Let M2 be a real qdimensional totally real submanifold of CPq. Then CPp X M2 is a CRproduct M1 X M2 in CPp+q+pq via Spq, in which M1 = CPp is a totally geodesic holomorphic CPp+q+pq.
submanifold and M2 is a totally real submanifold in With these examples in mind we give the following definition.
A CRproduct M1 X M2 in CP is called a standard CRproduct if we have: (i)
n  p + q + pq, where p = dim.CDX, q = dim.RDX; and
(ii) M is a totally geodesic holomorphic submanifold of CPn. We shall prove that in fact n = p + q + pq is the smallest dimension of CPn for admitting a (2p+q)dimensional CRproduct. First we have
LEMMA 3.1. Let M be a CRproduct in CPn. Then
{h(Xir Za)}, i  1,...,2ps of = 1,...,q, are orthonormal vectors in V
(TM
=
JD ® v), where
{X11...Ox2p} and {Z1,.... Zq} are orthonormal basis in Dx and DX respectively.
Proof. By Lemma 5.1 of Chapter III we obtain
I h(X, Z) A  1,
(3.2)
for any unit vector fields x E T(D) and Z E r(D1). Hence we obtain by linearity g(h(Xi, Z), h(Xj, Z)) a 0, i x J.
(3.3)
By Theorem 5.2 of Chapter III we have h(X, Z) E r(v). Hence if q  I the lemma is proved.
CRSUBMANIFOLDS OF COMPLEX SPACE FORMS
87
Now, suppose q> 1. Then from (3.3) it follows that
g(h(Xi, Za), h(Xj. ZS)) + g(h(Xi, ZS),
h(Xj, Za))  0
(3.4)
for i ^ j and a x (3. Since M = M1 X M2 is a CRproduct we have R(Xi, Xj, Za, ZS) = 0.
(3.5)
On the other hand, by (1.1) we have R(Xi, Xj, Za, ZQ)
(3.6)
0.
Thus by (1.3), (3.5) and (3.6) we obtain g(h(Xi, Za), h(xj, Z8)) = g(h(xj, Za),
h(Xi, ZS)).
(3.7)
Finally our assertion follows from (3.2), (3.4), and (3.7). This lemma implies THEOREM 3.3 (Chen 151). Let M be a CRproduct in CPA. Then
nap+q+pq.
(3.8)
Remark 3.1. Since the standard CRproducts satisfy the equality sign in (3.8) the estimate of n in (3.8) is the best possible. With respect to this topic we give here other two important results due to Chen. THEOREM 3.4 (Chen [5]). Every (2p+q)dimensional CRproduct in CPn with n = p + q + pq is a standard CRproduct. THEOREM 3.5 (Chen [5]). Let M = M
x M be a (2p+q)
dimensional CRproduct in CPn. Then II h
112
> 4pq.
(3.9)
Now, we can ask whether there exist proper CRsubmanifolds in CPn which are neither real hypersurfaces nor CRproducts. we shall give here a procedure due to Shimizu in order to get such CRsubmanifolds. Let G/K be an irreducible Hermitian symmetric space of S2n+1  CPn the Hopf fibration. compact type. Denote by W :
88
CHAPTER IV Stn+1
For a point p E denote by N the Korbit of p and put M = 7;(N). We say that p is regular if N has the maximal dimension. THEOREM 3.6 (Shimizu [1]). Let r be the rank of G/K. Suppose Stn+1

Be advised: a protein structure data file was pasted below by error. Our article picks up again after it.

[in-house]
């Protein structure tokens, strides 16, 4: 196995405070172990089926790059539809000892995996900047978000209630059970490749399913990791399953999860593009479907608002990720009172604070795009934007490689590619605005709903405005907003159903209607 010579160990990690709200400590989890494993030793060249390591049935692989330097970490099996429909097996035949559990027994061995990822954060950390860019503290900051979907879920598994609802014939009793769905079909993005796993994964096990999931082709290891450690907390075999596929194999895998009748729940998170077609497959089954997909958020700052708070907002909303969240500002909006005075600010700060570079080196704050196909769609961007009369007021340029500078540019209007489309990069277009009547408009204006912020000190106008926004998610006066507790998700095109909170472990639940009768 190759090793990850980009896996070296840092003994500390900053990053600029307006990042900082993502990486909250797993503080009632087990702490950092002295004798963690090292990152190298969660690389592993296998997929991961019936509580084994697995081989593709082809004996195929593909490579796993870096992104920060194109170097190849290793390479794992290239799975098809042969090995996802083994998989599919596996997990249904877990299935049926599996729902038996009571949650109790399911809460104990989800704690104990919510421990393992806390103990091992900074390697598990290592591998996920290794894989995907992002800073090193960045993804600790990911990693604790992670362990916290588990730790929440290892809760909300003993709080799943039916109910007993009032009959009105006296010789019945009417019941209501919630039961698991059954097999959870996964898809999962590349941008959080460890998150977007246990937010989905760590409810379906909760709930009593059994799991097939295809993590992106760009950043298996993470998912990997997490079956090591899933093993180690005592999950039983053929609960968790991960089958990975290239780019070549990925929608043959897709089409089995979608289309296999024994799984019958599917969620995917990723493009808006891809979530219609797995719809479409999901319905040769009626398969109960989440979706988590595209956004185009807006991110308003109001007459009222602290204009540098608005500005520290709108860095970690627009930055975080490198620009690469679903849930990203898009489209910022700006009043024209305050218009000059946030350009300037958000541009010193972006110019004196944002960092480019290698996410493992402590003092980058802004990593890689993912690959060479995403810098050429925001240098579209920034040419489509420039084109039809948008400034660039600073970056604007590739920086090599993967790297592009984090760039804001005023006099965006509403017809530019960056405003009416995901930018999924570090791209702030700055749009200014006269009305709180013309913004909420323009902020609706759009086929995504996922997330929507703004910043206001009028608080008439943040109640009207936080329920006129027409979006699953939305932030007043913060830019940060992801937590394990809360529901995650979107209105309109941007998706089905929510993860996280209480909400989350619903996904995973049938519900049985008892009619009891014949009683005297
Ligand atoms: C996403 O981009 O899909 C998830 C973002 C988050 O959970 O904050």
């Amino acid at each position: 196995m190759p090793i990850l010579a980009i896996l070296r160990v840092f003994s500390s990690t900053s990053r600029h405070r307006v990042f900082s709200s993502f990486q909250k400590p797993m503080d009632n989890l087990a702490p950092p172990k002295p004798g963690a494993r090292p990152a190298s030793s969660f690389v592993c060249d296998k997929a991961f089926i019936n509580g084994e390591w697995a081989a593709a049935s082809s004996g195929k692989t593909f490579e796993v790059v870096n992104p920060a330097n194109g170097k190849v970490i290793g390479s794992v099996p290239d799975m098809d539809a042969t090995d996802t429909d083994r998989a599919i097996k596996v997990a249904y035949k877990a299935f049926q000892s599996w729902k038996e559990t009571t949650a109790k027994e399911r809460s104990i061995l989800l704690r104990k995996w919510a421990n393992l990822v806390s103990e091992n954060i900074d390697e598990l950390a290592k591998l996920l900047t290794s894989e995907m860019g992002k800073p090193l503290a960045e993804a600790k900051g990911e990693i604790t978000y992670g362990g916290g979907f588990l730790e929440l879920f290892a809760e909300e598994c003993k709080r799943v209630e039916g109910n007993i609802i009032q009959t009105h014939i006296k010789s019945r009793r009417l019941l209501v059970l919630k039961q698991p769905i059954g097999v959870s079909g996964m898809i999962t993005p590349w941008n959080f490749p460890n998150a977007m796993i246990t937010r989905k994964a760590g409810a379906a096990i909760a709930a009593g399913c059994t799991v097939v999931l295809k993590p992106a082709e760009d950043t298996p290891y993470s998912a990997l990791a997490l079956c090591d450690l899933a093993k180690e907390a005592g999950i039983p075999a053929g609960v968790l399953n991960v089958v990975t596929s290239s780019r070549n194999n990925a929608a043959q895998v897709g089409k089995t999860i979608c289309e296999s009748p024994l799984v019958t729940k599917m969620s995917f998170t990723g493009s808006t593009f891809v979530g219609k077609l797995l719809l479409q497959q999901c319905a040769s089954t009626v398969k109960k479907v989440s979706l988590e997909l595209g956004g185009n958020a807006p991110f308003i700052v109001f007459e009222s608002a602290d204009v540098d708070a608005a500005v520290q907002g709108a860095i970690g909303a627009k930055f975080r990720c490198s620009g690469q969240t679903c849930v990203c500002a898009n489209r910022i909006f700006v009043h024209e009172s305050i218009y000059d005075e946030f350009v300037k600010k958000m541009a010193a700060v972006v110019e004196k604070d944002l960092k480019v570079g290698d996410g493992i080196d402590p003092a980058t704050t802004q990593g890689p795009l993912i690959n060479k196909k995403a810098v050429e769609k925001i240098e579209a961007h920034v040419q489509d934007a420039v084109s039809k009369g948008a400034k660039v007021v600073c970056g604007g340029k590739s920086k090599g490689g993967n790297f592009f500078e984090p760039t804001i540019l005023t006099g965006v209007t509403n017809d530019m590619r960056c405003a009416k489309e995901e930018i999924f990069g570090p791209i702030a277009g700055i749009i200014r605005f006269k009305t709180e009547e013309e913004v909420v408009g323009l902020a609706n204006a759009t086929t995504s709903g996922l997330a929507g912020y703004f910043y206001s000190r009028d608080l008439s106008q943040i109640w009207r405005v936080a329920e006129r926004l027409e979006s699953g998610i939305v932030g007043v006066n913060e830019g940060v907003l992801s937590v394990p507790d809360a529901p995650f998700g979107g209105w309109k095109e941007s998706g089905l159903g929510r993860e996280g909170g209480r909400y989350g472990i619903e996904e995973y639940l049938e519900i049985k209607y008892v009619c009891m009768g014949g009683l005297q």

p is a regular element of
and r is greater than one.
Then: (i)
r  1;
M is a proper CRsubmanifold in CPn of codimension
M is not a CRproduct; (iii) M has parallel mean curvature; (iv) M has flat normal connection. (ii)
The proof requires some knowledge of symmetric spaces, so we omit it here.
94. Mixed Foliate CRSubmanifolds of Complex Space Forms
Let M be a CRsubmanifold of a Kaehlerian manifold N. Then M is called mixed foliate if D is integrable and M is mixed geodesic, i.e., the second fundamental form h of M satisfies
h (X, Y)  0,
(4.1)
for any X E P(D) and Y E r(D1). The geometry of mixed foliate CRsubmanifolds has been studied by Chen in [5] and (6), BejancuKonYano in (1] and Bejancu in [4]. In this section we gather some results from the papers quoted above. First we have
LEMMA 4.1. Let M be a mixed foliate CRsubmanifold of a Kaehlerian manifold N. Then
AV o
+ 4)
o AV = 0,
(4.2)
for any vector field V normal to M. Proof. It is easy to check that (4.2) is equivalent to
g (h (X, +Y) , V) = g (h (Y, 4X) , V) ,
(4.3)
for any X, Y E r(TM) and V E r(TMl). Since D is integrable we obtain (4.3) for any X, Y E r(D) (see Theorem 1.1 of Chapter III). On the other hand, 4X and Y belong to D for any X, Y E r(TM). Hence if we take x E r(Di), (4.3) follows from (4.1). In a similar way we have (4.3) for any Y E r(Dl).
CRSUBMANIFOLDS OF COMPLEX SPACE FORMS
89
Concerning the existence of mixed foliate CRsubmanifolds in complex space forms we have THEOREM 4.1 (BejancuKonYano (1]). If M is a mixed foliate proper CRsubmanifold of a complex s ace form N(c) then we 0. have c